This finally seemed to help Elias find the brakes and I let go of a sigh of relief. «God… you probably ran over, like, ten stop signs on the way,» I muttered.
«Are you okay?» Clarence asked upon seeing me rub my temples. He shot another angry glance into the rearview mirror before reaching out to pat my arm.
«I’m fine. Just a little dizzy,» I told him.
«I’m sorry,» Elias said. His voice was apologetic, but I could hear the nervousness resound within it. «This is… this is terrifying. What in the world could have gone wrong during a cleansing? He sounded real scared over the phone too. Barely said two sentences, just told me to come and then hung up.»
«Father Martin is capable,» Clarence remarked in a calm tone. «I have yet to see him lose his cool over anything.»
«But that’s what makes it so creepy!» Elias argued. «When I said he sounded horrified, I meant it!»
I swallowed. This was starting to get me uncomfortable. I didn’t know what to expect. I hadn’t met this Father Martin before, but I trusted Clarence’s judgement on him. I could hardly begin to imagine what must have been going on back there.
Upon arriving at the school, we jumped out of the car and dashed towards the entrance door. Principal Spinel and a slightly disheveled older man in priest’s clothing, quite obviously Father Martin, were standing beside it. When they saw us approach, they came running towards us.
Part 5 — Current
Take a look outside your window. Gaze upon the beauties the world beholds; the trees, the skies, the laughter of children. They walk around, ignorant of the fact that their world might end at any given moment. It could happen in less than a second, while you sleep peacefully at night, and you’d never even realize it.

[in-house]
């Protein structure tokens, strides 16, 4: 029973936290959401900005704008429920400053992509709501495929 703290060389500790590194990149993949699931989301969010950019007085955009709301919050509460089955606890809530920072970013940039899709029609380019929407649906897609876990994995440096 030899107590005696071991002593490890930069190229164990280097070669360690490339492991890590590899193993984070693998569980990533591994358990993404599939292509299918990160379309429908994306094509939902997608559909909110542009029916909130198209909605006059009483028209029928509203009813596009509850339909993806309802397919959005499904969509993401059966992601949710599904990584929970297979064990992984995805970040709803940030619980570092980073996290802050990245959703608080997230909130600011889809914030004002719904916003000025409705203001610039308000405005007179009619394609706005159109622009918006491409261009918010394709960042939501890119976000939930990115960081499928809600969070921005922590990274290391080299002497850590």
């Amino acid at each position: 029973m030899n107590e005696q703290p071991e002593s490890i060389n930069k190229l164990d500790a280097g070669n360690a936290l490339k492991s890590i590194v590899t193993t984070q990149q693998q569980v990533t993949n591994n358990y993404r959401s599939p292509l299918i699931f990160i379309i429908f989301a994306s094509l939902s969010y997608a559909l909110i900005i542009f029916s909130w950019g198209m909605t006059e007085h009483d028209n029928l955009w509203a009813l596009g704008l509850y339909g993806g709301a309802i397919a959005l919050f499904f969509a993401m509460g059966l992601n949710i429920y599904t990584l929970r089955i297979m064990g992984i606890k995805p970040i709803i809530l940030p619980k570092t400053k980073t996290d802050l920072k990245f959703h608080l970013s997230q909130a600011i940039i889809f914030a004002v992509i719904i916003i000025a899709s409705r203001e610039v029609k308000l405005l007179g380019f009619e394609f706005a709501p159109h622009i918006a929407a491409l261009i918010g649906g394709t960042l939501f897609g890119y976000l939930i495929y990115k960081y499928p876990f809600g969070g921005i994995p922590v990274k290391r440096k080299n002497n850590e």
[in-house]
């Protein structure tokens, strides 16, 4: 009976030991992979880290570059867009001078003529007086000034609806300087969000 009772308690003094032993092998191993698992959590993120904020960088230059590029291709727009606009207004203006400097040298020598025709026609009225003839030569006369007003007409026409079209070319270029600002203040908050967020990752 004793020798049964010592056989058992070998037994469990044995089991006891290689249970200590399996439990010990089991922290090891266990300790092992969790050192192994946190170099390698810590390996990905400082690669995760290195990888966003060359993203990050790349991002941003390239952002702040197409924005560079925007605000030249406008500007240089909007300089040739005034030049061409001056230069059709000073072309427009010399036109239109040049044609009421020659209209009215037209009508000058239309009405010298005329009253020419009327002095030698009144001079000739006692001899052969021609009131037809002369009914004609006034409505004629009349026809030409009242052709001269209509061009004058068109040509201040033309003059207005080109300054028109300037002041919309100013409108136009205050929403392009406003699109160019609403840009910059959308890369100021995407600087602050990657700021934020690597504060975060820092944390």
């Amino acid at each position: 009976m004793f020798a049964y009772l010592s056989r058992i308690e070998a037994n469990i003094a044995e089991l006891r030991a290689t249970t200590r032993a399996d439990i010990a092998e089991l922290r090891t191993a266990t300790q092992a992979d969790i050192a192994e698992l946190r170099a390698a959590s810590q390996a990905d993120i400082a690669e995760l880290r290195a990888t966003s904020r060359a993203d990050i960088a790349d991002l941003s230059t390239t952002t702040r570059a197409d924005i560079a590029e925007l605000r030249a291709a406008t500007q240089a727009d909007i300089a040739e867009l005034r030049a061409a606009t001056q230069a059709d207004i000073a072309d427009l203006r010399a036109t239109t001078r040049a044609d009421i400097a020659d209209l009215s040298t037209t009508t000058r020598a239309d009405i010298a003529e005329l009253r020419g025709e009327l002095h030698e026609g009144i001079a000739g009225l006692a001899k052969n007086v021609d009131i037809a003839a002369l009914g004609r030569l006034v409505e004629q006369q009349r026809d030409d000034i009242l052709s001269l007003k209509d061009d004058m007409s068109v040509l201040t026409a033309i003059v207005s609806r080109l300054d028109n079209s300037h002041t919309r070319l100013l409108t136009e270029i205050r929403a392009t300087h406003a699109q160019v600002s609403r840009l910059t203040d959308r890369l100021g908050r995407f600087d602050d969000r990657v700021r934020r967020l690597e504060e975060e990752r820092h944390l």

Imagine yourself, driving home from work. A brief flash fills the sky, an instance of surprise, and then… nothing. The world ends, leaving no trace of life behind. That’s how a Gamma ray burst would appear, a vast source of energy created by colliding stars, millions of light years away.
On the other hand, a false vacuum could extinguish all life in the universe just as easily. Collapsing beneath the rules of physics, erasing everything humanity has ever been, or ever could be.
We wouldn’t be able to stop it.
Scariest Story 2019, Most Immersive Story 2019, November 2019
14 hours ago
Gran loves mirrors but she said we need to cover all of them in the house every night.
“Mirrors are fine things in the dayling,” she told me once, pulling a heavy black drape over the vanity in my bedroom. “But mirrors are so close to windows, little bird, and at night they get even closer.”
I stopped brushing my teeth as Gran moved to cover the bathroom mirror. “What’s so bad about windows?”
“I don’t know about you, darling, but I don’t think I want people looking in at me when it’s dark and I can’t see ‘em back. Besides, if mirrors are windows…well, any window is a door if you push hard enough.”
She clicked her teeth and laughed in her sing-song way. I shivered as she finished taping up the thick tarp across the glass. If I looked long enough at night, could I see through the mirror? If I pushed would it open? I stared so hard into the black cloth I imagined I could see the threads as they slithered around each other. Was that a glint of silver under the material? The smallest rip in the fabric? Closer. Was that my reflection looking back, the barest suggestion of an eye?
I blinked. It didn’t.
“Come to bed, little bird,” Gran said, holding out her hand. “I’ll tell you another story.”
With a final glance over my shoulder at the covered mirror, I followed.
In the winter,
We were never cold. That was nice. I’m not sure what it was about Gran’s house but the chill never managed to slip in even on days when the wind came calling against the old walls. I can only remember being cold once, as I walked past a covered mirror in the kitchen. Gran asked me to get her some water.